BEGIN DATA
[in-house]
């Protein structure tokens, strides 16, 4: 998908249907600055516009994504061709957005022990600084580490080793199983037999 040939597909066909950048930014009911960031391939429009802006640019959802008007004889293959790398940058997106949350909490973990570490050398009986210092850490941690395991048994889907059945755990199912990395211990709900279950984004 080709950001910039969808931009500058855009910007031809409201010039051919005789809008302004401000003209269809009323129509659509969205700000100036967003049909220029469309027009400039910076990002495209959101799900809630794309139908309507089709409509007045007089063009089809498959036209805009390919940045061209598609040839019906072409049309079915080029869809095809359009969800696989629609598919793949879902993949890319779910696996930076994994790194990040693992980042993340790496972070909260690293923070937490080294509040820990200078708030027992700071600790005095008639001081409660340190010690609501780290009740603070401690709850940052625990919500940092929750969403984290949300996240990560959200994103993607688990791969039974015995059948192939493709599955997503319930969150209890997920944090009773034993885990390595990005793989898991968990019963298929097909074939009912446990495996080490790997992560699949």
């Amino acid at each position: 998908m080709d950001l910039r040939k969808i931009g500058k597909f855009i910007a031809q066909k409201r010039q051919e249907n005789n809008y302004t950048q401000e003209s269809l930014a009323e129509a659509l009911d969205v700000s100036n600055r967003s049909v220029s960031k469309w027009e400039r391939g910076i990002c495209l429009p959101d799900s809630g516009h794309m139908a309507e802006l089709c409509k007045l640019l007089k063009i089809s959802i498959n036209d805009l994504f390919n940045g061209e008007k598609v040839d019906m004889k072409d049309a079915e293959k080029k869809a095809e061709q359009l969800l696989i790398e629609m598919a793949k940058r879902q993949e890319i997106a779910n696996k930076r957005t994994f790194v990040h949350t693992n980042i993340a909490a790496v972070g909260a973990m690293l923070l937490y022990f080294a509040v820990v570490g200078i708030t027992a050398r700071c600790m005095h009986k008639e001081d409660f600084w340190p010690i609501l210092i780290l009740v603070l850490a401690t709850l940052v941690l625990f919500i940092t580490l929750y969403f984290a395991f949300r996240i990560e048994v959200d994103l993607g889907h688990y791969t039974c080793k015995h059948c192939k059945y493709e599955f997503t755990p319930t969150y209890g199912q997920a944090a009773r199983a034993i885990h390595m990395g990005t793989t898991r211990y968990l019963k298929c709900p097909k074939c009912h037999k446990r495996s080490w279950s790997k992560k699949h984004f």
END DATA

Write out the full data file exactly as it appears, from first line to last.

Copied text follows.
[in-house]
């Protein structure tokens, strides 16, 4: 998908249907600055516009994504061709957005022990600084580490080793199983037999 040939597909066909950048930014009911960031391939429009802006640019959802008007004889293959790398940058997106949350909490973990570490050398009986210092850490941690395991048994889907059945755990199912990395211990709900279950984004 080709950001910039969808931009500058855009910007031809409201010039051919005789809008302004401000003209269809009323129509659509969205700000100036967003049909220029469309027009400039910076990002495209959101799900809630794309139908309507089709409509007045007089063009089809498959036209805009390919940045061209598609040839019906072409049309079915080029869809095809359009969800696989629609598919793949879902993949890319779910696996930076994994790194990040693992980042993340790496972070909260690293923070937490080294509040820990200078708030027992700071600790005095008639001081409660340190010690609501780290009740603070401690709850940052625990919500940092929750969403984290949300996240990560959200994103993607688990791969039974015995059948192939493709599955997503319930969150209890997920944090009773034993885990390595990005793989898991968990019963298929097909074939009912446990495996080490790997992560699949």
């Amino acid at each position: 998908m080709d950001l910039r040939k969808i931009g500058k597909f855009i910007a031809q066909k409201r010039q051919e249907n005789n809008y302004t950048q401000e003209s269809l930014a009323e129509a659509l009911d969205v700000s100036n600055r967003s049909v220029s960031k469309w027009e400039r391939g910076i990002c495209l429009p959101d799900s809630g516009h794309m139908a309507e802006l089709c409509k007045l640019l007089k063009i089809s959802i498959n036209d805009l994504f390919n940045g061209e008007k598609v040839d019906m004889k072409d049309a079915e293959k080029k869809a095809e061709q359009l969800l696989i790398e629609m598919a793949k940058r879902q993949e890319i997106a779910n696996k930076r957005t994994f790194v990040h949350t693992n980042i993340a909490a790496v972070g909260a973990m690293l923070l937490y022990f080294a509040v820990v570490g200078i708030t027992a050398r700071c600790m005095h009986k008639e001081d409660f600084w340190p010690i609501l210092i780290l009740v603070l850490a401690t709850l940052v941690l625990f919500i940092t580490l929750y969403f984290a395991f949300r996240i990560e048994v959200d994103l993607g889907h688990y791969t039974c080793k015995h059948c192939k059945y493709e599955f997503t755990p319930t969150y209890g199912q997920a944090a009773r199983a034993i885990h390595m990395g990005t793989t898991r211990y968990l019963k298929c709900p097909k074939c009912h037999k446990r495996s080490w279950s790997k992560k699949h984004f």